Finding the name of your caller in Python
One of the things that would be useful in an access tracer is reporting not just what was accessed, but where it was accessed from. A basic starter for this is knowing what function called you.
CPython has enough introspection faculties to give you this information, but it's not entirely documented how to dig it out. The big tool for this is the inspect module, and we can use it to define a function:
def getcallerinfo(): fr = inspect.currentframe() try: fr = fr.f_back.f_back if fr is None: return "<no caller>" fi = inspect.getframeinfo(fr, 0) if fi == "<module>": return "(%s:%d)" % (fi, fi) else: return "%s() (%s:%d)" % (fi, fi, fi) finally: del fr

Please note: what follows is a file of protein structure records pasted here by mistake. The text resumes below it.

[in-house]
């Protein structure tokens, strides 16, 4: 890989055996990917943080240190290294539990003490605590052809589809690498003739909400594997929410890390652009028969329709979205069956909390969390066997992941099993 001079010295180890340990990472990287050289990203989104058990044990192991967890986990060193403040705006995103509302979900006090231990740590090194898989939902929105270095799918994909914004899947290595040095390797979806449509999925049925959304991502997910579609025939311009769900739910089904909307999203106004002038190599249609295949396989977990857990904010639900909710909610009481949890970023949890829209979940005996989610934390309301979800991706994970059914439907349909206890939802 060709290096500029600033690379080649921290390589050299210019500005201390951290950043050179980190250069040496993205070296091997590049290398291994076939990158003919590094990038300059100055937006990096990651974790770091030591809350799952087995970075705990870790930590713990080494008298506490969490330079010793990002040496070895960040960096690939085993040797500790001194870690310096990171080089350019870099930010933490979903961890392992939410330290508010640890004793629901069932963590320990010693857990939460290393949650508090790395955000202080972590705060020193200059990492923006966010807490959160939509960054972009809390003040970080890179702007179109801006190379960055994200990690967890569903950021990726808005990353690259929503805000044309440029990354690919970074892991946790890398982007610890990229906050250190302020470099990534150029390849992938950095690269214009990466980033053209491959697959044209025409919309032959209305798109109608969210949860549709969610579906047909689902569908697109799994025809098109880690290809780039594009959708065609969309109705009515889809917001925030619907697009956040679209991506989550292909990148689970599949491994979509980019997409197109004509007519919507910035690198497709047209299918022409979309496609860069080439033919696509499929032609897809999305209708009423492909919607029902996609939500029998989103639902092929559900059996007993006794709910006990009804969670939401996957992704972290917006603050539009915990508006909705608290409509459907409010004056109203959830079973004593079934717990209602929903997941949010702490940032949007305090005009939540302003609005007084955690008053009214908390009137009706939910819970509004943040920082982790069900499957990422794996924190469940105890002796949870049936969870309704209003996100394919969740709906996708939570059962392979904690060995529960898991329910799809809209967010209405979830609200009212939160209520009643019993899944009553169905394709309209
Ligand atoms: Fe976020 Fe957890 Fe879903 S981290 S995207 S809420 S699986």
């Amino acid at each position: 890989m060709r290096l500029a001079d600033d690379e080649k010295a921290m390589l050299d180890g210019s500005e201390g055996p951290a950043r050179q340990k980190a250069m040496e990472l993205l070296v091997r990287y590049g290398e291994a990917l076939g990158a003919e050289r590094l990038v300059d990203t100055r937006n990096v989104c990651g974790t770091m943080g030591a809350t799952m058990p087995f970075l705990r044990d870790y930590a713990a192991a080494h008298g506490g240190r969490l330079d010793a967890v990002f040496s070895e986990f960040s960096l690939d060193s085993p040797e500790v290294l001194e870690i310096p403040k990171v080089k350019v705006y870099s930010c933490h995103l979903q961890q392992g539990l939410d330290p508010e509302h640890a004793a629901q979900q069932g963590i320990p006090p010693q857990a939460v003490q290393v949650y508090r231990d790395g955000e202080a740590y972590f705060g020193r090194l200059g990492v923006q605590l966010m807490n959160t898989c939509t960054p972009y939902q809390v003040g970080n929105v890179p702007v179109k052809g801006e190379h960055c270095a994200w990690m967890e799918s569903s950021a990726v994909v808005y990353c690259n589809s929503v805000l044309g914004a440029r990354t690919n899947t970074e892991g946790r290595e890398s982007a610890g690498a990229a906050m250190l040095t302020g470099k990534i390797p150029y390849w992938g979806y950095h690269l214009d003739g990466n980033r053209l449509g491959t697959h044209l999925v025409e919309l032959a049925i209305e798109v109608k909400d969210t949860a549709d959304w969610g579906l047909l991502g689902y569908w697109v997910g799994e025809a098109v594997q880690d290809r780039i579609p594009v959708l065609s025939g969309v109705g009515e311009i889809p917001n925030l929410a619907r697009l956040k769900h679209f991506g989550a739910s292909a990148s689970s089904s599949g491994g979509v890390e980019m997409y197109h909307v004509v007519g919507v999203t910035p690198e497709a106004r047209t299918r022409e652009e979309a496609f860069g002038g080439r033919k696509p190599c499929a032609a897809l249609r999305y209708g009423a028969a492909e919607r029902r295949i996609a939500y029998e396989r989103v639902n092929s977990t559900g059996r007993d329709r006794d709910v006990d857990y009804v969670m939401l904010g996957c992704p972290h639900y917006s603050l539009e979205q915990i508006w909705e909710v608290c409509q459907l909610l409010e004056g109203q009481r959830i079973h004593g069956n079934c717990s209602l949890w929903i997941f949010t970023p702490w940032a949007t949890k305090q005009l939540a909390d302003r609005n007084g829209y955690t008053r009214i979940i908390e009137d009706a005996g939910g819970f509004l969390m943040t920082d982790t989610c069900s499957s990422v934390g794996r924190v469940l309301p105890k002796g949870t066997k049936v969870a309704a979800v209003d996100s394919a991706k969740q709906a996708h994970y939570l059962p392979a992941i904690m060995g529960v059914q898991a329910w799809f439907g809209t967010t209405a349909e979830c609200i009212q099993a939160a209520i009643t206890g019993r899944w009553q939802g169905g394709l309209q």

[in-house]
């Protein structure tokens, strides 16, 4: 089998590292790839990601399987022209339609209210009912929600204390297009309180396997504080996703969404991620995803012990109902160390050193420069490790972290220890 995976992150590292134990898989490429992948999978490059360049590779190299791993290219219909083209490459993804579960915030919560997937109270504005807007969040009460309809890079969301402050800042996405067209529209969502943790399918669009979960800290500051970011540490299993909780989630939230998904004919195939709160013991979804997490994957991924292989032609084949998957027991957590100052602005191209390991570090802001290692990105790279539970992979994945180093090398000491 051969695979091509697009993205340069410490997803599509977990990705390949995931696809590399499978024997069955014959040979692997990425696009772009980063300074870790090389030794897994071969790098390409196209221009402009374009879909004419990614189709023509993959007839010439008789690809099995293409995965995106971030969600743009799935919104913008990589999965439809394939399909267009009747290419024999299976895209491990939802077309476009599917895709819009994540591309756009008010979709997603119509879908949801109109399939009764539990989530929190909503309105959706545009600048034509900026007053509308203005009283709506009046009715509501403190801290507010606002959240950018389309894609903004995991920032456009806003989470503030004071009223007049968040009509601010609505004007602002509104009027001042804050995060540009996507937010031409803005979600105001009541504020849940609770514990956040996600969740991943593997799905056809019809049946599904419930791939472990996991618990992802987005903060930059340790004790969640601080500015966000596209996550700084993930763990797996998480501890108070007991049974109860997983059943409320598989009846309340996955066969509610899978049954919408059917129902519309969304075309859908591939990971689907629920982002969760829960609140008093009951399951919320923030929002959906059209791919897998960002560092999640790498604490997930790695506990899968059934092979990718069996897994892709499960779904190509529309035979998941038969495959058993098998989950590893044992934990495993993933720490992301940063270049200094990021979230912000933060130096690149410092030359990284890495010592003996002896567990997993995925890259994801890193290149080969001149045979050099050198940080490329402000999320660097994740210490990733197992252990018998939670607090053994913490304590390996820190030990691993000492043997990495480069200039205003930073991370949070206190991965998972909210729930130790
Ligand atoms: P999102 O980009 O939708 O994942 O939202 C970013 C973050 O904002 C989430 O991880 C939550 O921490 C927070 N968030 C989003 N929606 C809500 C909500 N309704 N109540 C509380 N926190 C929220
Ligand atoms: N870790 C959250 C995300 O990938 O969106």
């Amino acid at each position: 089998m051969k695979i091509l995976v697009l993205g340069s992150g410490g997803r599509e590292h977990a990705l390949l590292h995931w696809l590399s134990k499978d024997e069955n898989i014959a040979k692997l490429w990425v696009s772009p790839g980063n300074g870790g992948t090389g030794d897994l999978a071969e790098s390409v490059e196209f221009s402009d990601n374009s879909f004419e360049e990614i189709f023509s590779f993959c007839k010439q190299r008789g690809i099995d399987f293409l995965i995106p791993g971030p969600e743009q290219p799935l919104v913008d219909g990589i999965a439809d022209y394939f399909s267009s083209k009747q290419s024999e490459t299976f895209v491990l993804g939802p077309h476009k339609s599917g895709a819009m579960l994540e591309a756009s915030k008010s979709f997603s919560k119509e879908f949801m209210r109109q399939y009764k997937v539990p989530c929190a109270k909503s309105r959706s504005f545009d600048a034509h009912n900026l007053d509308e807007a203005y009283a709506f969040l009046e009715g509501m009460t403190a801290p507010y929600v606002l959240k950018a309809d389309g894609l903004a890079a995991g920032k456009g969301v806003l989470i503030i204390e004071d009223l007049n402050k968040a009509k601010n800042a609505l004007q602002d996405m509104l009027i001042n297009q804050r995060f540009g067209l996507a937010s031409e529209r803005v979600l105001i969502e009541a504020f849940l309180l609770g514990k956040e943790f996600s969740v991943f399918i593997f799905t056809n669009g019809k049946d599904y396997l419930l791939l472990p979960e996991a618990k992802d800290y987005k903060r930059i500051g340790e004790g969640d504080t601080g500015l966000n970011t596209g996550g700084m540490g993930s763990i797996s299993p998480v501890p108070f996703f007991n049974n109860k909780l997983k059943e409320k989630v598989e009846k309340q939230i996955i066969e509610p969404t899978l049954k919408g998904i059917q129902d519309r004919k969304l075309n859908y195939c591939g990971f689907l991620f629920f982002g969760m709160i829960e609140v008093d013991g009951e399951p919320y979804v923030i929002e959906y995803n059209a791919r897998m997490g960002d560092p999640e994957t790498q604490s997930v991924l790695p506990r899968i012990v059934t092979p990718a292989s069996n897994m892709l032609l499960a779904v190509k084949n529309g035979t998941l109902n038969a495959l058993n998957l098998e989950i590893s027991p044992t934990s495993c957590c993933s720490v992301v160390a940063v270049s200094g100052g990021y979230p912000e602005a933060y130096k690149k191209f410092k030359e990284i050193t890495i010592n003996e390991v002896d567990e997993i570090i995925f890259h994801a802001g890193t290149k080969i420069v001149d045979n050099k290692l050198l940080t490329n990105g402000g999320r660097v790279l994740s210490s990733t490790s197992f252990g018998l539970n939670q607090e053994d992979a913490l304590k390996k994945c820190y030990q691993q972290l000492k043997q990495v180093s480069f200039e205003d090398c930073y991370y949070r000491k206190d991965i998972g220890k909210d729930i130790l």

This returns something like '
barfunc() (foo.py:30)', which means that
the function that called
getcallerinfo() was called by
specifically the code at line 30 of
Technically we don't need to call
inspect.getframeinfo() to obtain
this information (we could just use
and so on directly, since they're documented), but it handles some
peculiar magic with the file name for us.
(Needless to say, this is probably specific to CPython; I would be surprised if the same code worked in Jython or IronPython or the like. Since all of this is documented, it is at least likely to be portable across different versions of CPython and to keep working in future ones.)